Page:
Visual artists reflect on a year of creativity and community

December 4, 2023

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The Triangle’s vibrant arts community has strengthened and grown in 2023, according to multidisciplinary artist and UNC first-year master’s student John Felix Arnold — but he senses even bigger things on the horizon.

“You can sort of feel it,” he said. “There’s this bubbling in the undercurrent of things — there’s people that want to create spaces and there’s opportunity, too. As the area grows, the audience grows.”

Arnold, a Durham native, has exhibited work in New York and California, as well as in the Triangle, over the course of his career. He said he has noticed an amazing upsurge of creative community in the Triangle in the last 10 years.

“More artists have stayed, or artists from elsewhere have come here,” he said.

Arnold said BASEMENT, a creative space in Chapel Hill that opened in 2019, is inspiring new activity and bolstering growth with residencies and support for experimental art practices. Established Raleigh galleries Lump and Anchorlight  continue to do great things in the arts community, as well as Durham’s Ella West Gallery, Carrboro’s Peel Gallery, Chapel Hill’Attic 506 and local museums, he added.

Over the past year, Chapel Hill Community Arts & Culture has continued to contract local artists for public artwork projects.

They undertook a number of projects, including storm drain murals, bus shelter printsmurals on pipes along greenways and trails and interior ceiling vinyls on Chapel Hill Transit buses, according to public art coordinator Steve Wright. 

This summer, the group also commissioned a wrap for a Chapel Hill Transit bus. The colorful design by Durham artist Gabriel Eng-Goetz reads “From Asia to Chapel Hill with Love” and celebrates the Triangle’s Asian American community.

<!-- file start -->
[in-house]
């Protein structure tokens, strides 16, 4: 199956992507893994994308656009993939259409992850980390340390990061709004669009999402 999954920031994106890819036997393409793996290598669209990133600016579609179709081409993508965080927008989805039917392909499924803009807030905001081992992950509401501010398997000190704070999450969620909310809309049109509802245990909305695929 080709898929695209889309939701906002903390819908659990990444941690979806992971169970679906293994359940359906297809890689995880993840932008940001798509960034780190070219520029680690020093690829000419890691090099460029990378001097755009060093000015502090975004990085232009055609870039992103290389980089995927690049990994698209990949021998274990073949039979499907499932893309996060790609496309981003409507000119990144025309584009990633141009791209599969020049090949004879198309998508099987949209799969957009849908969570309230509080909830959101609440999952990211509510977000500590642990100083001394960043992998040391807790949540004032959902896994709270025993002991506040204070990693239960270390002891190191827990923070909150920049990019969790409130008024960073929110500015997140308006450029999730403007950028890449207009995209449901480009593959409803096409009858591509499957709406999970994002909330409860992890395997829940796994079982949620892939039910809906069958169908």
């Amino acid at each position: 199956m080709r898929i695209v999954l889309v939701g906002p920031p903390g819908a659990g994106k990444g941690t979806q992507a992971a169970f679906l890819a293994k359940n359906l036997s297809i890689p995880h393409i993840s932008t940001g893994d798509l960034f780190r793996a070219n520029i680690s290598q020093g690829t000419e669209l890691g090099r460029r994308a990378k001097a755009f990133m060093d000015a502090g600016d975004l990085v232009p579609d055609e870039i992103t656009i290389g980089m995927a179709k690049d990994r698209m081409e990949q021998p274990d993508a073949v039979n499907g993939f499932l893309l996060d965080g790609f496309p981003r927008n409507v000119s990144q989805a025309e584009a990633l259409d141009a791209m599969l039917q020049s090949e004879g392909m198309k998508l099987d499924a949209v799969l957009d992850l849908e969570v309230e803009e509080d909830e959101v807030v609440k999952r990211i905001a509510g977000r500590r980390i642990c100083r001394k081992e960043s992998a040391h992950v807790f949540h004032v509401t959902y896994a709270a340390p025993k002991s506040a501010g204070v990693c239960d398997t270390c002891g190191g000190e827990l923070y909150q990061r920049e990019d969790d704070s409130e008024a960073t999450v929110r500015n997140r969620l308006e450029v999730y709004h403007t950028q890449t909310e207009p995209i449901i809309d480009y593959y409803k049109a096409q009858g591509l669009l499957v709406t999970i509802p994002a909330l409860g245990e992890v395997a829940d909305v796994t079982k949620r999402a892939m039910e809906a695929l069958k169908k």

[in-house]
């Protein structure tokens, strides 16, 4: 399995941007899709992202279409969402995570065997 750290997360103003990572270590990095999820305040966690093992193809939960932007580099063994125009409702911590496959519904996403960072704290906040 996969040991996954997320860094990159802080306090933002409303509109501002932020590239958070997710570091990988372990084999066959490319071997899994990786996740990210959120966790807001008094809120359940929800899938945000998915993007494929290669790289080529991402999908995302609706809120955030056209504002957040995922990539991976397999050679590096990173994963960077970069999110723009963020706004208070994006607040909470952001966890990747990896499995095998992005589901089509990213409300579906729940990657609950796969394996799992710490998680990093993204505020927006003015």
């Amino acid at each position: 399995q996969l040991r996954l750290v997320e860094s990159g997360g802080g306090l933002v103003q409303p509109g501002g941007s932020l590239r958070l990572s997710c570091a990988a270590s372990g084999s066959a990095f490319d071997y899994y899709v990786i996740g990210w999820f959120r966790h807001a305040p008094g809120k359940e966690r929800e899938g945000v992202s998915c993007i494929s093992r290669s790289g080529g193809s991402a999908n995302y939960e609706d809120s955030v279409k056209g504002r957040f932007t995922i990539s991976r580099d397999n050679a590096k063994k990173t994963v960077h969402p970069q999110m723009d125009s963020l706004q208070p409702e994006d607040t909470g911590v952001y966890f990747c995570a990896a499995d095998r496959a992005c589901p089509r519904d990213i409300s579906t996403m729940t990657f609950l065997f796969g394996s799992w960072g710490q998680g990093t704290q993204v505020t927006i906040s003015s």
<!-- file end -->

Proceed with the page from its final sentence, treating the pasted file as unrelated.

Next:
Wright said that for Women’s History Month in March, they selected the design of Sri Lankan American artist Mayanthi Jayawardena for the mural “Lotus Rising — An Ode to Women” on the side of Lantern Restaurant off West Franklin Street.

Chapel Hill Community Arts & Culture aims to beautify the town and add interest to the everyday Chapel Hill experience by installing art in places people might encounter it unexpectedly, Wright said.

“Our mission is to inspire creativity and celebrate the community in Chapel Hill,” he said. “And through public art, we often do that by representing voices that aren’t often portrayed in the arts.”

Arnold said he returned to the area this fall for his Master of Fine Arts rather than pursuing a program in New York because there are vital conversations that need to happen in the South to confront difficult histories and reimagine the future, which Southern artists can help facilitate.

“People want to continue to cultivate and grow the community here, create spaces that show solid work and have strong discourse,” Arnold said.

Senior studio art major, photographer and printmaker Madison Speyer has exhibited work through UNC’s art program and in the broader community.

Their upcoming solo exhibition, “Esmé’s Home,” will conclude the semester’s exhibitions for the Studio Art Majors Alliance’s SAMple gallery.

The Studio Art Majors Alliance aims to host three group shows per semester and end with a solo or joint duo exhibition, Speyer said. Speyer collaborated with their friend and fellow artist SamLevi Sizemore in the final show of the spring 2023 semester. 

This year’s themed group exhibitions were “Body (of) Work,” “Anti-Portraits” and “Remember, You Will Die,” she explained.

Speyer is also showing pieces in a benefit show at Lump and a group exhibition at Peel. They said the Triangle’s arts community is supportive, communal and willing to help one another.

“It doesn’t feel like people are fighting tooth and nail for every little thing like it can in New York or something,” she said. “The Triangle is very unique, I think, in that it’s a very community-oriented and uplifting arts environment.”

Speyer also attends as many art events as they can, which they said is also a good way to find out about spaces to exhibit work.

Information about upcoming and past events can be found on individual gallery or museum websites and social media pages.